The case of copyrights' secondary retrans fees: 'secondary transmissions' is a separate fee from the 'retransmission consent fee' that U.S. TV networks collect from cable and satellite TV systems.

Author:Schiffman, Steven M.
 
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It is common knowledge that TV producers pay their respective copyright holders, either via upfront payments and/ or royalty deals associated with global syndication, whether repeats or first run. Thus the question legitimately arises: Why the need to pay copyright owners a fee for live broadcast carriage by cable and satellite TV services? This copyrights fee for "secondary transmissions" is a separate fee from the $7.7 billion retransmission (retrans) consent fees that U.S. TV networks collected in 2016 from cable and satellite TV systems.

According to the Licensing Division of the U.S. Copyright Office, as of December 31, 2015 (the latest time from which figures are available), the amount of the 2014 Cable Funds available for distribution totaled approximately $233,557,040.34. Based on this amount, a 60 percent partial distribution of the 2014 Cable Funds would total approximately $140,134,224.20.

In a nutshell, "secondary transmissions" to the public by a cable system of a performance or display of a work embodied in a primary transmission made by a broadcast station licensed by the Federal Communications Commission shall be subject to statutory licensing. Consequently, twice each year, American cable services and satellite carriers deposit with the U.S. Copyright Office royalties payable for the privilege of retransmitting over-the-air television and radio broadcast signals via cable and satellite.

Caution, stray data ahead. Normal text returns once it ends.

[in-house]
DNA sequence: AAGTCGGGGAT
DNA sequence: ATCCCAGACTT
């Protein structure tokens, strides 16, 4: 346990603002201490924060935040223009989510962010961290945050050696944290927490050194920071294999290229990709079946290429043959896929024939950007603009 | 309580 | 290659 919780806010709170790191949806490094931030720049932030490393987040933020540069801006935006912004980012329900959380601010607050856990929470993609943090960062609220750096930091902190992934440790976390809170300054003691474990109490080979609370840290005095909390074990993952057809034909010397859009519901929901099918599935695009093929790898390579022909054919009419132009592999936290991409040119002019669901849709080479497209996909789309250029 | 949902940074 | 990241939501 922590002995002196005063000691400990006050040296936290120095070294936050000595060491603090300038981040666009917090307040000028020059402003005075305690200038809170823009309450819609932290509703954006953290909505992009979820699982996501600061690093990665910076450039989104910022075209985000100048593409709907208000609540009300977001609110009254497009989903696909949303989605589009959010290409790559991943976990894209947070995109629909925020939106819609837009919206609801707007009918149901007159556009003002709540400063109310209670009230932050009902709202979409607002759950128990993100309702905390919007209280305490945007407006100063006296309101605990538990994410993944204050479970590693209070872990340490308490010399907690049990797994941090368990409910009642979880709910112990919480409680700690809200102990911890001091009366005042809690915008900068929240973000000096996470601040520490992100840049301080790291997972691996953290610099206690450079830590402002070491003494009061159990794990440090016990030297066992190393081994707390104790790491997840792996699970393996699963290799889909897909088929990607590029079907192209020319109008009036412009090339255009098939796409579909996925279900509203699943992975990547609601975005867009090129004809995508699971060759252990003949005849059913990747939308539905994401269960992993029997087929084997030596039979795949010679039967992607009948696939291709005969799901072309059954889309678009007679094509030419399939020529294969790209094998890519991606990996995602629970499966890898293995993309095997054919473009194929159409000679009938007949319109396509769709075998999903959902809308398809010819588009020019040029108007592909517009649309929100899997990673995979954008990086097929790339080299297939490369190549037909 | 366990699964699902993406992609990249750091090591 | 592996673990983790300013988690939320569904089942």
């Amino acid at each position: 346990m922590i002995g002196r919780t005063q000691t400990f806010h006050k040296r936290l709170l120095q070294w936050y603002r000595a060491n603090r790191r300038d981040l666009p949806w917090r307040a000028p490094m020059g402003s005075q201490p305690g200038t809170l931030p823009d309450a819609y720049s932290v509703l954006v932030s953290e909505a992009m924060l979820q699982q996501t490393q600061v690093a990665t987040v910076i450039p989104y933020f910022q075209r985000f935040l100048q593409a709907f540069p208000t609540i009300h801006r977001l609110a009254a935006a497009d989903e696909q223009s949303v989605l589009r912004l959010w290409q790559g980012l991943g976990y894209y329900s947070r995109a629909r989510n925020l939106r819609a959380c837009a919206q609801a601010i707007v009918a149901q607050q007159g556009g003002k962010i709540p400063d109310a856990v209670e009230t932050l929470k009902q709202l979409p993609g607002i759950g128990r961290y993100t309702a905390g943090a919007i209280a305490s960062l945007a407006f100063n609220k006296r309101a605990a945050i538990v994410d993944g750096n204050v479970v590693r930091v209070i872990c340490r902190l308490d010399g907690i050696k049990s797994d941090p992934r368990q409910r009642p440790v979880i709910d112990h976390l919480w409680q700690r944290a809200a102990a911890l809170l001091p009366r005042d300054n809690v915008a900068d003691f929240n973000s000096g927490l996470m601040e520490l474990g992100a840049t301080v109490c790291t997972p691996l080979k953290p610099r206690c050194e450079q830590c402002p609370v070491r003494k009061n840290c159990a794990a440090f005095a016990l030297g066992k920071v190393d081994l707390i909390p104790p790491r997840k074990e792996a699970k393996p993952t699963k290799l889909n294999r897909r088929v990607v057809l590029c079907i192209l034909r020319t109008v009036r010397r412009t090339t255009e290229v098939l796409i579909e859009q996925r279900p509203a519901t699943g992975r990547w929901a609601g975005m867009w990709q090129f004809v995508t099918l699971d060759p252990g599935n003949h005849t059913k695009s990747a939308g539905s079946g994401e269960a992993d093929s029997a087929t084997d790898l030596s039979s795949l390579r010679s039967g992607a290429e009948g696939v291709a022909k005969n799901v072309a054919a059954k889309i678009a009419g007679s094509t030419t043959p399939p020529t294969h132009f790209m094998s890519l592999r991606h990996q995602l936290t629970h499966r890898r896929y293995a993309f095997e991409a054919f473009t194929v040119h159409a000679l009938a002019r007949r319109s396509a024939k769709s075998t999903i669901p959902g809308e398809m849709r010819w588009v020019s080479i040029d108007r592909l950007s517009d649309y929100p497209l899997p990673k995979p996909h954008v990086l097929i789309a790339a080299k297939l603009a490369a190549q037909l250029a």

Section III of the U.S. Copyright Act grants a statutory copyright license to cable television systems for the retransmission of over-the-air television and radio broadcast stations to their subscribers.

In exchange for this license, cable operators submit royalty payments and statements of account detailing their retransmissions semiannually to the Copyright Office. The Copyright Office deposits the royalties into the United States Treasury for later distribution to copyright owners of the broadcast programming that the cable systems retransmit.

Then, Copyright Royalty Judges oversee distribution of the royalties to copyright owners whose works are included in the retransmissions and who have filed a timely claim for royalties. If an interested party fails to file a "Petition to Participate" in response to a formal public notice, that party will not be eligible for distribution of royalties for a pre-determined period from either the cable or satellite.

Allocation of the royalties collected occurs in one of two ways: In the first instance...

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